Partial flap landing distance is dependent on the aircraft, but 4,000+ feet as the position suggests would be very reasonable. The pilot could have also intentionally landed long to expedite taxi to parking.
All that said I still have no idea if the aircraft is arriving or departing.
> So...abelensky found the series of photo this was taken from, see for yourself: https://drive.google.com/file/d/0BxQOwrukppp5WTlfaEFLTVNzTnc... ...it's clearly landing.
Edit: the person asking the question rejected a request for the EXIF data in a comment. Seems to want to limit the puzzle to direct analysis of the plane.
This pictogram is simple (just a few shapes), it's easy to distinguish (e.g. from the pictogram for "departure"), and it fits most people's conceptual model of a landing (plane comes down from sky to earth).
I understand that planes are pitched upward at the moment of landing, but I don't know if that's true during all stages of normal flight or not!
For a "Sarajevo Approach" the nose of the plane actually points down until the very last moment . I saw once live and it looked quite sketchy but they routinely did this routinely during the Bosnian war in order to stay out of the range of rockets for as long as possible.
 https://www.youtube.com/watch?v=hNQRGOgHrZU and https://www.youtube.com/watch?v=gc6s9fopyg8
>One of the weirdest things about this is the fact that you get to see the upper side of the wing. With planes this big, this rarely happens. If you see them on the ground, you walk under and around them, always looking upwards. When you see them in flight, you obviously very rarely get to see them from any quarter other than below. Seeing the top half of the Hercules like this therefore feels inherently wrong, especially since the plane is pointing directly at the ground. Like seeing a picture of sinking ship perpendicular in the water or a crashed car upside-down with wheels still gently turning, seeing the unfamiliar upper side of the wing induces a sort of subconscious panic.
This perfectly explains what I was feeling when I was watching GP's youtube links.
The angle didn't quite look right for a takeoff though after looking at a few takeoff videos of similar airplanes it seems they mostly try for steeper takeoffs but there's a lot of variability. There are conflicting requirements, you want to get as much altitude as possible as fast as possible so you have more options if there's any problem but you also want to gain speed and your initial angle might be limited by stall speed or other factors ( http://www.boeing.com/commercial/aeromagazine/aero_12/attack... ).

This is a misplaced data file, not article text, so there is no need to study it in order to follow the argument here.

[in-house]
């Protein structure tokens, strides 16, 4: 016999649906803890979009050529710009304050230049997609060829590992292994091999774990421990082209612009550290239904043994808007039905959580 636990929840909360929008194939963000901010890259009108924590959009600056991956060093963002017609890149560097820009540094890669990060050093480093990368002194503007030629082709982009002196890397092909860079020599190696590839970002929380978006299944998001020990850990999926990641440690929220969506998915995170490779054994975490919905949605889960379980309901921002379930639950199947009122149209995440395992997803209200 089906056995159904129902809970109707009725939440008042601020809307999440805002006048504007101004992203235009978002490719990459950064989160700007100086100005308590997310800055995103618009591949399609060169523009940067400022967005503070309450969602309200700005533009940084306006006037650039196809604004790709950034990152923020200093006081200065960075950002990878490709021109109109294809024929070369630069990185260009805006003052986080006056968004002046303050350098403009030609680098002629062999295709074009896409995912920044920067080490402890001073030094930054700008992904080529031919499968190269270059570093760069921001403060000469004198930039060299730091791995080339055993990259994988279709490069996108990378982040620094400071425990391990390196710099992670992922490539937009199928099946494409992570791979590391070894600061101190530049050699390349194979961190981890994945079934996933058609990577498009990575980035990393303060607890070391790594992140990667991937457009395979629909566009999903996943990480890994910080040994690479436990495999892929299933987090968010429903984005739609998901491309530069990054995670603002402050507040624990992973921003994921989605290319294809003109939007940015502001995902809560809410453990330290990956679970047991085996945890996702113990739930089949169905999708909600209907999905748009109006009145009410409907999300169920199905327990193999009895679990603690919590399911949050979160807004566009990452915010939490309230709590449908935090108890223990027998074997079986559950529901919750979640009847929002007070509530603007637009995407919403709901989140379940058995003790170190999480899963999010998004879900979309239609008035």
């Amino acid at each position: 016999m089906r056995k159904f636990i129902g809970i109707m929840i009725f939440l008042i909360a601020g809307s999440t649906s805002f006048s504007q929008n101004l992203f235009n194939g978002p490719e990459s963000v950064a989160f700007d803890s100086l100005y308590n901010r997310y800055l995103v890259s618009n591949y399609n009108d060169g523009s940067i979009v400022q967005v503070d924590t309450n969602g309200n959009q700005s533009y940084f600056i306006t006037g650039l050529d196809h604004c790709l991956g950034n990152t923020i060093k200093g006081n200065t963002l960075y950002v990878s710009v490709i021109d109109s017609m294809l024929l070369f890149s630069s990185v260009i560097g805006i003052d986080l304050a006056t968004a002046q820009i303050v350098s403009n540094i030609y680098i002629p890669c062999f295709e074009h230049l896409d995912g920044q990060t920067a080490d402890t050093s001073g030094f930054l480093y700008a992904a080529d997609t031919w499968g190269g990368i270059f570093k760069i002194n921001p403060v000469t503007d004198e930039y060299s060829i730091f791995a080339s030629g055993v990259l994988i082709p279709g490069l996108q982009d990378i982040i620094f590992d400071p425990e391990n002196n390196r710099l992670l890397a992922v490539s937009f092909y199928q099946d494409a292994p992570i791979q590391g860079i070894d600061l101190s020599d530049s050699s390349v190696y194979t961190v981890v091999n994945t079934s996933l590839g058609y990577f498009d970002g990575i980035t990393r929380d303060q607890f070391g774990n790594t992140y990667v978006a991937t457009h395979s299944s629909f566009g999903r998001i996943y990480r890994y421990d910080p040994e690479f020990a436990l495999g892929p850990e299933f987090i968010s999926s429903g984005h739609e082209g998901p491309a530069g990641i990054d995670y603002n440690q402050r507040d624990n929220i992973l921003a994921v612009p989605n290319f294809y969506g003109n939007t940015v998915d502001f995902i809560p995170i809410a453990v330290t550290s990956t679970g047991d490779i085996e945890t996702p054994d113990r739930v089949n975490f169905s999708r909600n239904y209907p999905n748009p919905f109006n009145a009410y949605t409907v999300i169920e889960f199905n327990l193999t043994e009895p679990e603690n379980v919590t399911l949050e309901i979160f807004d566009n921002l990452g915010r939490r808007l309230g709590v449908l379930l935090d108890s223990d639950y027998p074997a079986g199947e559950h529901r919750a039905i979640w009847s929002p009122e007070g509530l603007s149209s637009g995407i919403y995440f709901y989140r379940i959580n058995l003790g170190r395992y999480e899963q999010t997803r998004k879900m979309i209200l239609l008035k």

Even if I had 50% of being right it's always nice to be able to explain to oneself how good you are and when you get it wrong you can blame something else ;)
The plane is in the air, so I say it is landing.
There's a large corpus of images in both categories, and it's a binary classifier which keeps things simple. There are numerous image cues that people have identified such as the flap angle relative to the wings, absence of smoke from the tyres, absence of heat haze from the jet wash, wheel-spin and so on. Depending on angle you could also get the landing markers on the runway. It seems reasonable that a convnet would identify these features.
My only concern is that features like heat haze and wheel-spin might require very high resolution inputs to the net. Also it's quite hard to search explicitly for "planes taking off" as you get images from aircraft about to take off, aircraft taxiing, etc. Finally it's quite hard to find publicly available images, e.g. most photos on Aviation.net are copyrighted.
On take off, the back wheels would've been nicely aligned with the runway.
Oh well, I deduced right?.
A 747 has Kreuger flaps  between fuselage and inner engines and 'variable camber leading edge flaps' on the rest of the wing.
 - https://en.wikipedia.org/wiki/High-lift_device
 - https://en.wikipedia.org/wiki/Krueger_flap
Edit: put a note in the Wikipedia article.
> On-Topic: Anything that good hackers would find interesting. That includes more than hacking and startups. If you had to reduce it to a sentence, the answer might be: anything that gratifies one's intellectual curiosity.
By contrast, your entire comment is in violation of the same guidelines:
> Please don't submit comments complaining that a submission is inappropriate for the site. If you think a story is spam or off-topic, flag it by clicking on its 'flag' link.
The full text of the guidelines can be found via the link at the bottom of the HN main page.
Therefore, this story is on HN in part because it was a promoted link on Stack Overflow this week.
Gear are retracted once a positive rate of climb has been achieved, but not that early.
I looked around on Youtube for some good examples, and this was the best I could find:
The captain keeps a hand on the throttles until V1, and then it is several seconds after takeoff that FO retracts the gear.
Isn't it a false choice? Why can't the answer be "both"? Explain in detail.
How does a plane both take off and land at the same time?
The fact that its airforce one aswell and they'd likely be practicing different techniques and training pilots.
Taking the lack of air distortion from the behind the engines, it could be because the photo is extremely grained/blurry to begin with and the flaps foiling the air to the ground rather than directly behind the engine.
My only other guess is they were practicing late landings.